Melanie Dragone, LSW is Social Media Director for Fearless Parent™ and mom of three. She loves researching about healthy lifestyle choices for families and sharing this information widely. She is a founding member of ID Life, a customized nutritional company. Before starting a family, Melanie worked as a New Jersey School Social Worker and as a Senior Director of Patient and Family Services for the American Cancer Society.
You may notice that we prefer to be on a first name basis with our writers, radio hosts, and guests. Please know that we have deep respect for our experts but we find that the use of honorifics and titles can create emotional distance. Radio, in particular, is an intimate medium. We value professional expertise; however, we also seek the honest exchange of ideas between thoughtful individuals whose authority is not purely a function of the titles they may (or may not) possess. Most of all, we aspire to make connections based on our essential humanity.
I was greatly inspired and heartened by the correspondence between Professor Umberto Eco and Cardinal Carlo Maria Martini in the book Belief or Nonbelief? and share an excerpt below [pp. 17-18, 27]
Dear Carlo Maria Martini,
I hope you won’t think me disrespectful for addressing you by the name you bear, without reference to the robe you wear. Take it as an act of homage and prudence. Homage, because I’ve always been struck by the way the French avoid using reductive designations such as Doctor, Your Eminence, or Minister when they interview a writer, an artist, a political figure. There are people whose intellectual capital comes from the name they sign their ideas with. This is how the French address someone whose own name is his principal title: “Dites-moi, Jacques Maritain”; “Dites-moi Claude Levi-Strauss.” Using a person’s name is a way of acknowledging an authority that he would have had even if he had not become an ambassador or a member of the French Academy…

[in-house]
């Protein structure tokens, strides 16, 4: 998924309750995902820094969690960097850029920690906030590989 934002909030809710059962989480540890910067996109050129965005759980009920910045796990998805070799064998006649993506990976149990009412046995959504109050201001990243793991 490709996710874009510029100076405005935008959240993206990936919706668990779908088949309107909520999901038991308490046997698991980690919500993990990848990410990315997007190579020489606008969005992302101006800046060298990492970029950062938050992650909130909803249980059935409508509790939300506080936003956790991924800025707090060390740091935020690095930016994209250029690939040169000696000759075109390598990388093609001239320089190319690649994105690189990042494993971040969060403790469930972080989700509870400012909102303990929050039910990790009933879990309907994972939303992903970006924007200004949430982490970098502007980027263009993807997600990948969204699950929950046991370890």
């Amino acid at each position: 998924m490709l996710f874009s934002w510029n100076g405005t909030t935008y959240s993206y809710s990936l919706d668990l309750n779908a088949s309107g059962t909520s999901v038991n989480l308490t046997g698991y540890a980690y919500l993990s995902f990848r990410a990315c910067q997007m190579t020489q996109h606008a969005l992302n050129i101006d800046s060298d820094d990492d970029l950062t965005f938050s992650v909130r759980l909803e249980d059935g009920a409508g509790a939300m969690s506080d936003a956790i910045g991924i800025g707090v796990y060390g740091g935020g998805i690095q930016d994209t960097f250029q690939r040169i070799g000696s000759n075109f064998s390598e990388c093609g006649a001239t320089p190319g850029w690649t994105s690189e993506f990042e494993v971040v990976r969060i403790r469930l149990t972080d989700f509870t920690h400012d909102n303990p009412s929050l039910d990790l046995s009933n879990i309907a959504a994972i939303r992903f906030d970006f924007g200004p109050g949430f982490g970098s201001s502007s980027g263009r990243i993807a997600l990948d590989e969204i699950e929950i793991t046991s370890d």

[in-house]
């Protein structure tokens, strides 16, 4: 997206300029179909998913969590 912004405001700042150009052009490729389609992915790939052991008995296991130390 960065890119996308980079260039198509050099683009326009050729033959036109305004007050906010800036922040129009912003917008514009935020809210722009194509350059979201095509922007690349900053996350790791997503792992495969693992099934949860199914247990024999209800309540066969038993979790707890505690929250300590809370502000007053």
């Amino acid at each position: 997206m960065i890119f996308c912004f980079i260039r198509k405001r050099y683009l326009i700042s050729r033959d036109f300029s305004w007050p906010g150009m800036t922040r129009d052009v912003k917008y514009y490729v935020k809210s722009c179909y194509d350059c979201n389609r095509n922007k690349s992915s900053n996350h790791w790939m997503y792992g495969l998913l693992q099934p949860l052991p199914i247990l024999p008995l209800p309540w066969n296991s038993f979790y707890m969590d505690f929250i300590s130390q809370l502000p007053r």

Act of prudence, I also said. Indeed, what has been asked of the two of us could prove awkward — an exchange of opinions between a layman and a cardinal. It might appear that the point is for the layman to solicit opinions from the cardinal in his role as a prince of the Church and a shepherd of souls. Such a thing would constitute an injustice, to the one appealed to as well as to his listener. Better that we carry out this dialogue… an exchange of ideas between free men. What’s more, by addressing you this way. I mean to underscore the fact that you are considered a leader of intellectual and moral life, even by those readers who are not committed to any belief or teaching other than that of reason…
Dear Umberto Eco,
I am in complete agreement. You address me by my birth name and I shall do likewise. The Gospels are not altogether benevolent where titles are concerned. (“But you are not to be called rabbi… And call no man your father on earth… And you are not to be called masters.” Matthew 23:8-10.) As you say, this way it is even clearer that ours is an exchange of ideas made freely, without plaster casts and role involvements. To be fruitful, it is important that our exchange be frank as we focus on common concerns and clarify differences, getting to the substance of what truly distinguishes us from each other…
Every tiny step toward understanding the great simple things means progress toward sharing the reasons why we hope…
Carlo Maria Martini